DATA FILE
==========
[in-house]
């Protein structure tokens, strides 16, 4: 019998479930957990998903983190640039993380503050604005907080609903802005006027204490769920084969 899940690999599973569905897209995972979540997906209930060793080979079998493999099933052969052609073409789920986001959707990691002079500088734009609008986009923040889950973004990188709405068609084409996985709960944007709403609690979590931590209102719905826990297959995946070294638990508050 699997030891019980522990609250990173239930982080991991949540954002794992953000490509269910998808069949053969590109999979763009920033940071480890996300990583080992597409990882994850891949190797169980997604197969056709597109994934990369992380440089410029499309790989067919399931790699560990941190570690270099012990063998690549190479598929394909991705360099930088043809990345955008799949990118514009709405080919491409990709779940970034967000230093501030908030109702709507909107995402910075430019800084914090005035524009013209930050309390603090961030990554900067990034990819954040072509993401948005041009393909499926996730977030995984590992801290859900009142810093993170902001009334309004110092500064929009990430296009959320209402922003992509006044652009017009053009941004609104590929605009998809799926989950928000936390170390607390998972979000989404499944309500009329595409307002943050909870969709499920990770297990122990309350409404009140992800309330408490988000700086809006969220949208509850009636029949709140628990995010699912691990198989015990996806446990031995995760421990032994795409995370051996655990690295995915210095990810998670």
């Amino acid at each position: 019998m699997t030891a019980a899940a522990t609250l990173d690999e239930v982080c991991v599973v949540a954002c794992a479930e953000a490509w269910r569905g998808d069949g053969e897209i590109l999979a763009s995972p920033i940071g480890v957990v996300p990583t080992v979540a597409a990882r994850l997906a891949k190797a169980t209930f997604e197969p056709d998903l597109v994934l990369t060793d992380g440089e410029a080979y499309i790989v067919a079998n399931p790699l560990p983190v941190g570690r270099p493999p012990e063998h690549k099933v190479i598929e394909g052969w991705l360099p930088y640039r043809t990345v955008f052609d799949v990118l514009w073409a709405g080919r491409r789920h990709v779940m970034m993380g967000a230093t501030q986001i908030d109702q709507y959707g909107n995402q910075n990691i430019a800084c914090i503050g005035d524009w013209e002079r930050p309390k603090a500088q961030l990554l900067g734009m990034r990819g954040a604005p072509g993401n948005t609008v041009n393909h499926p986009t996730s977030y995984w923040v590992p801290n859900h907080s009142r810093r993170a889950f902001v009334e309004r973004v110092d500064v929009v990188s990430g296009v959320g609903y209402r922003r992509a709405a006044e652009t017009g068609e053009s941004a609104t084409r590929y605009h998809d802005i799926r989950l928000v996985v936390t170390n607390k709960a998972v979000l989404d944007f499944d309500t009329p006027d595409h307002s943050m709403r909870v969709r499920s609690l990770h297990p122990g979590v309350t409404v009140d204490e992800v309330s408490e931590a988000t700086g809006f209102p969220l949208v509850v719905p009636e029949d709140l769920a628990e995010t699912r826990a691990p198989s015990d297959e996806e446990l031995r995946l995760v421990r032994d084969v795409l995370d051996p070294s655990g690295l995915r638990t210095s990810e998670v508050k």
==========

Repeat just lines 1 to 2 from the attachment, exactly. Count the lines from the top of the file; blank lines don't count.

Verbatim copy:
[in-house]
């Protein structure tokens, strides 16, 4: 019998479930957990998903983190640039993380503050604005907080609903802005006027204490769920084969 899940690999599973569905897209995972979540997906209930060793080979079998493999099933052969052609073409789920986001959707990691002079500088734009609008986009923040889950973004990188709405068609084409996985709960944007709403609690979590931590209102719905826990297959995946070294638990508050 699997030891019980522990609250990173239930982080991991949540954002794992953000490509269910998808069949053969590109999979763009920033940071480890996300990583080992597409990882994850891949190797169980997604197969056709597109994934990369992380440089410029499309790989067919399931790699560990941190570690270099012990063998690549190479598929394909991705360099930088043809990345955008799949990118514009709405080919491409990709779940970034967000230093501030908030109702709507909107995402910075430019800084914090005035524009013209930050309390603090961030990554900067990034990819954040072509993401948005041009393909499926996730977030995984590992801290859900009142810093993170902001009334309004110092500064929009990430296009959320209402922003992509006044652009017009053009941004609104590929605009998809799926989950928000936390170390607390998972979000989404499944309500009329595409307002943050909870969709499920990770297990122990309350409404009140992800309330408490988000700086809006969220949208509850009636029949709140628990995010699912691990198989015990996806446990031995995760421990032994795409995370051996655990690295995915210095990810998670």